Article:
That's because it is always a problem to take such a large language and give it formal executable semantics. The problem usually isn’t with a lack of rigor in the definition of any one construct. The problem is with the exponential number of combinations of those constructs.
Good programming languages typically add new fundamental primitives very cautiously. Consider how much hard preparatory work was done in the Java community before Java introduced generics into the language, or the hand wringing that is gripping that community as they grapple with the addition of closures to the language. The way it typically works is that some eminently-respectable, highly-credentialed expert (like Neal Gafter, in the case of closures) will make a seemingly very well-thought-out proposal that describes how the new construct will simplify the lives of so many programmers. Then another equally eminent expert (like Josh Bloch, in this case) will find unintended consequences of the new construct when it is used in combination with other things in the language.
That was just for one language feature. The BPMN 2.0 execution language has dozens of features that have never really been used together in an execution language. For example, the BPMN 2.0 execution not only has a variety of ways of handing the control flow for multiple incoming sequence flows, activities also can’t execute until all of the required inputs from one of the activities input datasets has become available. In other words, it has a fairly complex data flow model intertwined with its control flow model.
Another example is message correlation. BPEL has, in the past, been criticized for the complexity of its approach to correlation, but BPMN has two different correlation mechanisms. Key-based correlation is basically equivalent to BPEL’s correlation mechanism, although the standard has invented all new terminology for the various components. It then defines a new concept of context-based correlation. Rather than trying to convince you that it is complex, I’ll just include the complete explanation of it from the BPMN 2.0 specification (yes, in a 500-page specification, there are no examples or additional explanations for these concepts):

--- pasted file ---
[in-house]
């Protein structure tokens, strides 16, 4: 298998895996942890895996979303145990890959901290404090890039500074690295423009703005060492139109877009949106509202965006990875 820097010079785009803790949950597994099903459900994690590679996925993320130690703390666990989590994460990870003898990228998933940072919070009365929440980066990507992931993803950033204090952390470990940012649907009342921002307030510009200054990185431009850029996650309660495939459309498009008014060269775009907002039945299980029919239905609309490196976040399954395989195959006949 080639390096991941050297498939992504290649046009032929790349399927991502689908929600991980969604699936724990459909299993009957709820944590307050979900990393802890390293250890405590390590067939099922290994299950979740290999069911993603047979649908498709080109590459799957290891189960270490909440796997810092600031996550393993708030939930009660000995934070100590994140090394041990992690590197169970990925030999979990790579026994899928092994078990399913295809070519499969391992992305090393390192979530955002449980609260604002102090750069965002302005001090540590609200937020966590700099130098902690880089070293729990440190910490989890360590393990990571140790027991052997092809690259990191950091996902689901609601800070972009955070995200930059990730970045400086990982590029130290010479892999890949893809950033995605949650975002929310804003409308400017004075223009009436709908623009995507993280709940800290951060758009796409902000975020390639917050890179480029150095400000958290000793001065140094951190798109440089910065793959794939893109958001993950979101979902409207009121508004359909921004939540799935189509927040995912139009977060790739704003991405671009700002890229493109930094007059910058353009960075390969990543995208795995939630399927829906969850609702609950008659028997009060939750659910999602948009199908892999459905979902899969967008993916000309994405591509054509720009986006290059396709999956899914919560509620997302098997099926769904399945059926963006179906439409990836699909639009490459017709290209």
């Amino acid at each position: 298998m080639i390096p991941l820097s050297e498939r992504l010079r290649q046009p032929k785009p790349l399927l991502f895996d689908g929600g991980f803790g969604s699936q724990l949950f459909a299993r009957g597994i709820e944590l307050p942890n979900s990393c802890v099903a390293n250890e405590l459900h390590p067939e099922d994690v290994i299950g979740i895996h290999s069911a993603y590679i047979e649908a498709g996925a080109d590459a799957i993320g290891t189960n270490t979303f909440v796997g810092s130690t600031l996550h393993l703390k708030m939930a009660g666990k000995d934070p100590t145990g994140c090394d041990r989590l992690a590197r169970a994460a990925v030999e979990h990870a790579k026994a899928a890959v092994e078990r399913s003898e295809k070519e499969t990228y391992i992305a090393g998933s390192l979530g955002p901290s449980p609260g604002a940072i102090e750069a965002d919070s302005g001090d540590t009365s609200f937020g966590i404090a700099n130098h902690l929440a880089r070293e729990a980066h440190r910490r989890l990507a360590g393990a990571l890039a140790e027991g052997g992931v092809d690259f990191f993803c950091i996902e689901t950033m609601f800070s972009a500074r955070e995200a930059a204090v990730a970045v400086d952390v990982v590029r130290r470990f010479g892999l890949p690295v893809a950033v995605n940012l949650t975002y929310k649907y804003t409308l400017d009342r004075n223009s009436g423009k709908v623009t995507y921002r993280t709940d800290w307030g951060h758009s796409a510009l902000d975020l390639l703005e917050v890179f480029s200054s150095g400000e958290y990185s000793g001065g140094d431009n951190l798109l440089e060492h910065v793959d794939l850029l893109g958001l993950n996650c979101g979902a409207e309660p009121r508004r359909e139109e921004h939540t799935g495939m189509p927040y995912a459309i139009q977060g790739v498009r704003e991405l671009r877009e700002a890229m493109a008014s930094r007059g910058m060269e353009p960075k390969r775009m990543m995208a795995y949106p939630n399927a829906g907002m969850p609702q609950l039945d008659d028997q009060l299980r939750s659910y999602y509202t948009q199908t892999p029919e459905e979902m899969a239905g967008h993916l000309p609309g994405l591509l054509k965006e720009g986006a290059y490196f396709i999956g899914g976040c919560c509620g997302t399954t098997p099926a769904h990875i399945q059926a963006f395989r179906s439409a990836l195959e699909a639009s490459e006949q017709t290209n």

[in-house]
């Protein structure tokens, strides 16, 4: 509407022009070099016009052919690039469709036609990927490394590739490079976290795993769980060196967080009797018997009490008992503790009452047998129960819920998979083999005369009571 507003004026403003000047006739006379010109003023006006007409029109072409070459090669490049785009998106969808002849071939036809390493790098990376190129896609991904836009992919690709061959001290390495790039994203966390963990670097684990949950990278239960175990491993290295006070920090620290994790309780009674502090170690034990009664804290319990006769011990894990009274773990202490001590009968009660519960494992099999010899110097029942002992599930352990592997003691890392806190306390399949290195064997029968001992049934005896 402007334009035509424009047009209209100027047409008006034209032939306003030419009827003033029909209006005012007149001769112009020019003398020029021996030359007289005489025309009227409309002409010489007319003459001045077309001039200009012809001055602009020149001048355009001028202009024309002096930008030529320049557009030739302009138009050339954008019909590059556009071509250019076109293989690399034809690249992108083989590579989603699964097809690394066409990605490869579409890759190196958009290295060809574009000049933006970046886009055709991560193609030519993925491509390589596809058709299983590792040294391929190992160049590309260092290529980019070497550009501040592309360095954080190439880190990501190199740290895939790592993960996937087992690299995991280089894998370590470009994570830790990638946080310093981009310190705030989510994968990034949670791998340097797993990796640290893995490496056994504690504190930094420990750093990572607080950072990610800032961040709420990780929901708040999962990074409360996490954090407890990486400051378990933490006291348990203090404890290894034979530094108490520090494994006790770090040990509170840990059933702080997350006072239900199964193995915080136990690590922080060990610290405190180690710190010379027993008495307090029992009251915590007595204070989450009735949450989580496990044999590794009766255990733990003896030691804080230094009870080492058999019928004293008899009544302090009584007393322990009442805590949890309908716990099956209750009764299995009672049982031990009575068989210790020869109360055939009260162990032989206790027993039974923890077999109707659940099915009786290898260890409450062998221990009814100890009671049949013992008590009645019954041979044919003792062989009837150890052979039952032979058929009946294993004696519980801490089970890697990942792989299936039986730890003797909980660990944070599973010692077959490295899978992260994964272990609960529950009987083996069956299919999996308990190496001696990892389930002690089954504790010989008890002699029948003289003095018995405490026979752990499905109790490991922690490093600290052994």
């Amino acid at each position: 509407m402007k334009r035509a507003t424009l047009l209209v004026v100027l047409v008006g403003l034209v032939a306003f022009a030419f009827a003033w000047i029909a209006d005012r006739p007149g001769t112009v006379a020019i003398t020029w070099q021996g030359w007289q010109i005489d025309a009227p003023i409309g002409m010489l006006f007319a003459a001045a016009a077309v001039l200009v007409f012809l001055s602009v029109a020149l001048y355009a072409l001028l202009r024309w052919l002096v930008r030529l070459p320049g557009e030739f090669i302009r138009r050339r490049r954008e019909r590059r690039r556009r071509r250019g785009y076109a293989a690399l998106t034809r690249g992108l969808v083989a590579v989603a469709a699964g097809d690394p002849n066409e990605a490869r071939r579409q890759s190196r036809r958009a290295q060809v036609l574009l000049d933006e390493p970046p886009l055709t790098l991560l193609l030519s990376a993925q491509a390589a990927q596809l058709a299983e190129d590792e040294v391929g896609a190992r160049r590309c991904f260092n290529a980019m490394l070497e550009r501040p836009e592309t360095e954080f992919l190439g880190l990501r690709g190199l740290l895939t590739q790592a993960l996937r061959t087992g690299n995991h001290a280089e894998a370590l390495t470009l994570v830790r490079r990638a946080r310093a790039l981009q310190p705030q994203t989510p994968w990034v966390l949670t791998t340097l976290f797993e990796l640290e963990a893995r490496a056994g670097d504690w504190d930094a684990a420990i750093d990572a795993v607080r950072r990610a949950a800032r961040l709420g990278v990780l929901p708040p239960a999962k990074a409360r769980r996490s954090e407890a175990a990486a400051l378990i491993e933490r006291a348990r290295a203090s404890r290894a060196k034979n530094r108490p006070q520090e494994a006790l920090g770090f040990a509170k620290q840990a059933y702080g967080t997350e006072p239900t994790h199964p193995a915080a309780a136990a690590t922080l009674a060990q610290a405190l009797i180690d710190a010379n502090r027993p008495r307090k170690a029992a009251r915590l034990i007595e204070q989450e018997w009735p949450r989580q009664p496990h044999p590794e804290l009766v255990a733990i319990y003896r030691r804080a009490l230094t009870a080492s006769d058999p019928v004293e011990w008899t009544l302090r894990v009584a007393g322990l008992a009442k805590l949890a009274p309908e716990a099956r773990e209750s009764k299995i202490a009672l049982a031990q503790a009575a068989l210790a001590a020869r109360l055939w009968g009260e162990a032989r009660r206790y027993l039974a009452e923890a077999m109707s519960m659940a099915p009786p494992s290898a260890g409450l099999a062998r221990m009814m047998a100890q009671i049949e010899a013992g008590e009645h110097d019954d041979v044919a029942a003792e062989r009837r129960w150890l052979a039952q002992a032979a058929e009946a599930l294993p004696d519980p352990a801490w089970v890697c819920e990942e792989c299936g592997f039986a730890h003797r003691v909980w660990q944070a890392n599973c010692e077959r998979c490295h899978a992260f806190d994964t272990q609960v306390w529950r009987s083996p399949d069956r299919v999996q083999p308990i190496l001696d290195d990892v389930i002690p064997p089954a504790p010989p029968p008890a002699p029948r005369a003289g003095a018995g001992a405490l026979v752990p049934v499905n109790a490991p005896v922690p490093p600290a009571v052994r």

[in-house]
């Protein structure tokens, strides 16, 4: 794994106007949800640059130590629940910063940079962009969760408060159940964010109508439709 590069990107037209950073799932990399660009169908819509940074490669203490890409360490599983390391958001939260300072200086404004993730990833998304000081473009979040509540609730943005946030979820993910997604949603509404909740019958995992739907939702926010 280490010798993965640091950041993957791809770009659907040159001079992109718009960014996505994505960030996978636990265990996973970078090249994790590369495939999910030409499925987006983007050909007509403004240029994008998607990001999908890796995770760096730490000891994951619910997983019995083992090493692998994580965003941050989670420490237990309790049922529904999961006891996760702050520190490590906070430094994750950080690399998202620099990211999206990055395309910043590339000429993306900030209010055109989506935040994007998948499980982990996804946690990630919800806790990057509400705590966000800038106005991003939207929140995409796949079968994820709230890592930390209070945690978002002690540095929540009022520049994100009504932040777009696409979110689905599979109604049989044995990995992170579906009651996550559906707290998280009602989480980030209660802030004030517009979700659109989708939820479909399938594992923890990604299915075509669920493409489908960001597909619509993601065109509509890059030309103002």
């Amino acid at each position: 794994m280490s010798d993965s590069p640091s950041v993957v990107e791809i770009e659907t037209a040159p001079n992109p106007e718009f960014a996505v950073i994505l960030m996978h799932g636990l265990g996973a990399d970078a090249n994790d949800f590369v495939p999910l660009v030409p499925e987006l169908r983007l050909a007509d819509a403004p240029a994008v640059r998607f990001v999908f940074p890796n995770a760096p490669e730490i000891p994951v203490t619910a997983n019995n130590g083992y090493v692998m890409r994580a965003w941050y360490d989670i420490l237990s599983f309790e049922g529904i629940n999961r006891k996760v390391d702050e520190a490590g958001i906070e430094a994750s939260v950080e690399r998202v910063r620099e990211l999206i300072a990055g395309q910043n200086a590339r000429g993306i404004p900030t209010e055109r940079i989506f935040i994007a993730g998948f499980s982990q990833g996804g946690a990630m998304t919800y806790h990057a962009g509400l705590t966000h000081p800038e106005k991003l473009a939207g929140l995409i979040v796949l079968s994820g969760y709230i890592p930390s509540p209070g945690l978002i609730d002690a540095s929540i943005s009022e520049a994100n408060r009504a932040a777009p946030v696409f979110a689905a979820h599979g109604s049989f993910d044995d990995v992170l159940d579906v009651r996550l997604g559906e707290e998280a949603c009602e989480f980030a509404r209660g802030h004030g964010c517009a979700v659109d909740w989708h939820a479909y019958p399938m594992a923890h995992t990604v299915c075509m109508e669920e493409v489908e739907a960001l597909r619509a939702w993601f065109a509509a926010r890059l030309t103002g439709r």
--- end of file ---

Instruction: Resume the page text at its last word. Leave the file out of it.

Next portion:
In context-based correlation, the Process context (i.e., its Data Objects and Properties) may dynamically influence the matching criterion. That is, a CorrelationKey may be complemented by a Process-specific CorrelationSubscription. A CorrelationSubscription aggregates as many CorrelationProperty-Bindings as there are CorrelationProperties in the CorrelationKey. A CorrelationPropertyBinding relates to a specific CorrelationProperty and also links to a Formal-Expression which denotes a dynamic extraction rule atop the Process context. At runtime, the Correlation-Key instance for a particular Conversation is populated (and dynamically updated) from the Process context using these FormalExpressions. In that sense, changes in the Process context may alter the correlation condition.
Confused yet? Are you wondering not just why BPMN 2.0 needed to define and redefine an important concept like message correlation, but also wondering how, precisely, to implement BPMN correlation?
These are just a couple of the ways that BPMN’s new execution language is more complex that using BPMN with BPEL. BPEL is now a known commodity. It's widely implemented. Many production applications are running BPEL today. There are many people with experience with it and the concepts in the language are well understood. With BPMN 2.0, it now has a standardized notation, so there is no need to work with a new language that is a big bag of language constructs whose interactions have never been exercised together.
(This article is adapted from my original post on the VOSibilities blog at http://www.vosibilities.com.)